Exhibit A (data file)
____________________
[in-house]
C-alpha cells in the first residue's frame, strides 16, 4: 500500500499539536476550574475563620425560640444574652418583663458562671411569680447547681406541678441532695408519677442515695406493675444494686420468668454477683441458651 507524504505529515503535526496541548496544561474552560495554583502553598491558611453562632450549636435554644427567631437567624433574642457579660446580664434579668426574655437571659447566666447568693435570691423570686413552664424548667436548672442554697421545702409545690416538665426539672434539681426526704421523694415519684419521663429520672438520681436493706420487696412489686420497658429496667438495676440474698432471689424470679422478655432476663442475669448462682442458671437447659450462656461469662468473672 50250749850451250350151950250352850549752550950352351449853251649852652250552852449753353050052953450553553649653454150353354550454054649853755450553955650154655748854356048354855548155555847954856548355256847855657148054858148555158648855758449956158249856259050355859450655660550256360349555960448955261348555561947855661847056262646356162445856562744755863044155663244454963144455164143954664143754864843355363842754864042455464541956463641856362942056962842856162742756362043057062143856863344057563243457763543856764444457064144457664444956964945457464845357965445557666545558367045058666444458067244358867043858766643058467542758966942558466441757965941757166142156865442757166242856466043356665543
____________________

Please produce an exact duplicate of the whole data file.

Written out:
[in-house]
C-alpha cells in the first residue's frame, strides 16, 4: 500500500499539536476550574475563620425560640444574652418583663458562671411569680447547681406541678441532695408519677442515695406493675444494686420468668454477683441458651 507524504505529515503535526496541548496544561474552560495554583502553598491558611453562632450549636435554644427567631437567624433574642457579660446580664434579668426574655437571659447566666447568693435570691423570686413552664424548667436548672442554697421545702409545690416538665426539672434539681426526704421523694415519684419521663429520672438520681436493706420487696412489686420497658429496667438495676440474698432471689424470679422478655432476663442475669448462682442458671437447659450462656461469662468473672 50250749850451250350151950250352850549752550950352351449853251649852652250552852449753353050052953450553553649653454150353354550454054649853755450553955650154655748854356048354855548155555847954856548355256847855657148054858148555158648855758449956158249856259050355859450655660550256360349555960448955261348555561947855661847056262646356162445856562744755863044155663244454963144455164143954664143754864843355363842754864042455464541956463641856362942056962842856162742756362043057062143856863344057563243457763543856764444457064144457664444956964945457464845357965445557666545558367045058666444458067244358867043858766643058467542758966942558466441757965941757166142156865442757166242856466043356665543